The Environmental Protection Agency (EPA) has proposed strong standards to help clean-up the United States transportation system by reducing climate pollution and other harmful air pollution from cars and light-trucks.
The EPA is giving automakers the flexibility to determine the vehicle technologies they will use to comply with the agency’s emissions standards, but EPA is anticipating that automakers will choose to comply through increasing the number of zero-emission vehicles (like electric vehicles) in their fleets.
While increasing sales of zero-emission vehicles is a likely method of compliance, an automaker could also reduce their fleet carbon pollution by favoring sales of their cleaner trims of internal combustion engine models over the dirtier versions of the same models. For example, Ram could focus the sales of their popular pickup trucks on its cleaner 3.6-liter engine trim over the 5.7- and 6.2-liter versions.
An automaker could improve the emissions performance of its vehicles simply by shifting sales within a vehicle model to versions with cleaner powertrains. This shift could achieve emissions reductions without an investment in new emissions technologies or large-scale capital expenditures for factory retooling. Similar emissions improvements could also be achieved due to a consolidation or reduction in internal combustion engine powertrain options as electric vehicles replace sales of these combustion engine models.
Significant Emissions Reductions Can Occur from a Shift Towards the Cleanest Powertrains
To figure out how impactful a shift to the most efficient trims could be, we commissioned Alan Baum and Associates to look at the 12 best-selling gasoline vehicles in the United States in 2022.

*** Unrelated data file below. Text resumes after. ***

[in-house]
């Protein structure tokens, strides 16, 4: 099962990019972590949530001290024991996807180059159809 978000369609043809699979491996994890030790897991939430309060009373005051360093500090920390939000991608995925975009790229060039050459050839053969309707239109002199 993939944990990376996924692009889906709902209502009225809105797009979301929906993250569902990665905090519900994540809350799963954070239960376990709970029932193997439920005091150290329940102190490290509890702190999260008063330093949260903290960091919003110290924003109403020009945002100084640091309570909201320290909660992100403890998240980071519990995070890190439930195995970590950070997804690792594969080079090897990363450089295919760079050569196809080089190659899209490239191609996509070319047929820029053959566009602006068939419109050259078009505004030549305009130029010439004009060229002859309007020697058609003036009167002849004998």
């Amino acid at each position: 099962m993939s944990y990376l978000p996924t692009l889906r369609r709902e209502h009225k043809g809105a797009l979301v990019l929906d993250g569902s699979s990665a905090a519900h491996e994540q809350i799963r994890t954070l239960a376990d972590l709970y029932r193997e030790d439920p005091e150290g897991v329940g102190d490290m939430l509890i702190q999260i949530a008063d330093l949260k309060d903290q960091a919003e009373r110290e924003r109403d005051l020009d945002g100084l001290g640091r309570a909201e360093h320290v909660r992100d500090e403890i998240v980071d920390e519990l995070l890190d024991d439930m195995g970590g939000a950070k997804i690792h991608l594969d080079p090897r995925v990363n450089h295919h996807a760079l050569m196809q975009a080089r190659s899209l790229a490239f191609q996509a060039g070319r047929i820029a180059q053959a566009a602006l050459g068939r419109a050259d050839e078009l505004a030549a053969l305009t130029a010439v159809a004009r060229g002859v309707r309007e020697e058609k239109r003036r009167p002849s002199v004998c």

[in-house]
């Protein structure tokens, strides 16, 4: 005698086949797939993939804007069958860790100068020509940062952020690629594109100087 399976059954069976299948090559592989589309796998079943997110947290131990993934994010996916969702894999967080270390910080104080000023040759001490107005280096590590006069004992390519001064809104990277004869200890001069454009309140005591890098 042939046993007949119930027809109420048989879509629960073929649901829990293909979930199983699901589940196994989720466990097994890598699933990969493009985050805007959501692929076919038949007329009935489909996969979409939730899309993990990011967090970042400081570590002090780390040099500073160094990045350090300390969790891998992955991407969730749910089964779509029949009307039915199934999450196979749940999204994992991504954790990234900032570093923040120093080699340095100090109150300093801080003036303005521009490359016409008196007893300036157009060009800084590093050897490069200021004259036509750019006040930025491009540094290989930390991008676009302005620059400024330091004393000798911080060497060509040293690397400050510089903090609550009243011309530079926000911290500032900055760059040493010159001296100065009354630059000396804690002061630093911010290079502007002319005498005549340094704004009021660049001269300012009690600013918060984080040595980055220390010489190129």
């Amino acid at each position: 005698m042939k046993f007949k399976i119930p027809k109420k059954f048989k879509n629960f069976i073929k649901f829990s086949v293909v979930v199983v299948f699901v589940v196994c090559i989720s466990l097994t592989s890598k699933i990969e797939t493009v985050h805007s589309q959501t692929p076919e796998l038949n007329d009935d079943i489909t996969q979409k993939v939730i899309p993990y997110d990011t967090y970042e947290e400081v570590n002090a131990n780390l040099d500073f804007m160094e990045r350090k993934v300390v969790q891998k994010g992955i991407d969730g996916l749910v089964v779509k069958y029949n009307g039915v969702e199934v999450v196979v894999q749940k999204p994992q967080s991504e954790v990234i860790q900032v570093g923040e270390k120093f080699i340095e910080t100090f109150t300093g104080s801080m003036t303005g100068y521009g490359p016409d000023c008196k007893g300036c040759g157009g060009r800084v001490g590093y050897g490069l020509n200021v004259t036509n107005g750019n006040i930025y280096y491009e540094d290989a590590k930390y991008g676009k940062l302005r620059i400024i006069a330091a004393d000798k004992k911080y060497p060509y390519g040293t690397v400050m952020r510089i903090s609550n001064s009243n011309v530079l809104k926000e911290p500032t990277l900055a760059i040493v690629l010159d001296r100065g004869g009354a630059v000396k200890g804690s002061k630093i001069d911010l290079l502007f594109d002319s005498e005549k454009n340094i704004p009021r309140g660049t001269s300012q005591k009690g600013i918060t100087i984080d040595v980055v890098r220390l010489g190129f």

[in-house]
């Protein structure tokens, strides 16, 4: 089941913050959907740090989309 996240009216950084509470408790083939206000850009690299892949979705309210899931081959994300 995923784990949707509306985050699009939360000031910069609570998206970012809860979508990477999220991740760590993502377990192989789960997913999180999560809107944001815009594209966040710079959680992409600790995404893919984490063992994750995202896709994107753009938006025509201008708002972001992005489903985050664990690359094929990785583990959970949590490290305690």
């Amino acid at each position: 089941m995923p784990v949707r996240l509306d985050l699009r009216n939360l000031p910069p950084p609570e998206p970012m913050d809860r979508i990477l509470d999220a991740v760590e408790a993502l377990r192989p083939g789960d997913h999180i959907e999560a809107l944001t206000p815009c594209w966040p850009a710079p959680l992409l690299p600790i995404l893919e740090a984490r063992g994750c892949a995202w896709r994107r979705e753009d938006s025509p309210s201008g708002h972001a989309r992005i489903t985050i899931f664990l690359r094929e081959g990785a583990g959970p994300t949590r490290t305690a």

In 2022, 8.6 million sales, more than half of all new automotive sales, were from just twelve combustion engine vehicle models. These top-selling vehicles were sold by five automakers: Ford, General Motors, Honda, Stellantis, and Toyota. Within each model, the automakers provided different powertrain options (such as engine size, transmission gearing, hybridization, and other characteristics), and each had their own emissions performance, some better than others.
We estimated the emissions savings (in grams of CO2 per mile) that could be achieved by shifting production in a model from the mix of powertrains sold in 2022 to the cleanest powertrain currently available in that model. The table below shows the top-selling twelve vehicle models we analyzed and the emissions reductions that could be achieved by shifting to the most efficient trim of those models.
|Automaker||Top-Selling Models||Fraction of Automaker’s Sales||Emission Savings with Shift to Cleanest Models (gCO2/mi)||% Improvement from 2022 Automaker Fleet Average|
|General Motors||Silverado, Sierra, Equinox||43%||19||6%|
|Stellantis||Ram pickup, Jeep Cherokee||44%||65||21%|
|Toyota||RAV4, Camry, Highlander, Tacoma||51%||42||17%|
The high-volume models analyzed comprise from 25% to 51% of the automakers’ total sales in 2022. Adjusting sales within these nameplates toward the versions with the cleanest powertrains provides significant emissions reductions.
Next Steps & How You Can Help
While it is vitally important for automakers to transition to zero-emission vehicles to improve air quality and health, reduce climate pollution, and save drivers money at the pump, we know that combustion engine vehicles will continue to be on our roads until this clean transportation transition is complete. Accordingly, supporting the cleanest versions of the most popular vehicles in the United States remains another impactful and necessary strategy that automakers should employ to comply with EPA’s emissions standards.
Fortunately, the Biden Administration is taking a whole-of-government approach to address transportation sector emissions, and soon the National Highway Traffic Safety Administration (NHTSA) – a division of the U.S. Department of Transportation (DOT) – will soon propose new federal Corporate Average Fuel Economy (CAFE) standards. These standards will apply to new cars sold in the United States starting in car model year 2027 and will require fuel economy improvements for vehicles.
NHTSA and DOT will be seeking comment on their CAFE proposal over the next few months. NRDC will work with other public-interest groups and stakeholders to provide feedback on the agency’s proposal and push the agency to finalize the strongest possible fuel economy standard to ensure the cars on the road continue to get cleaner and cleaner. But every voice counts—you too can help by telling NHTSA and DOT to adopt the strongest rule.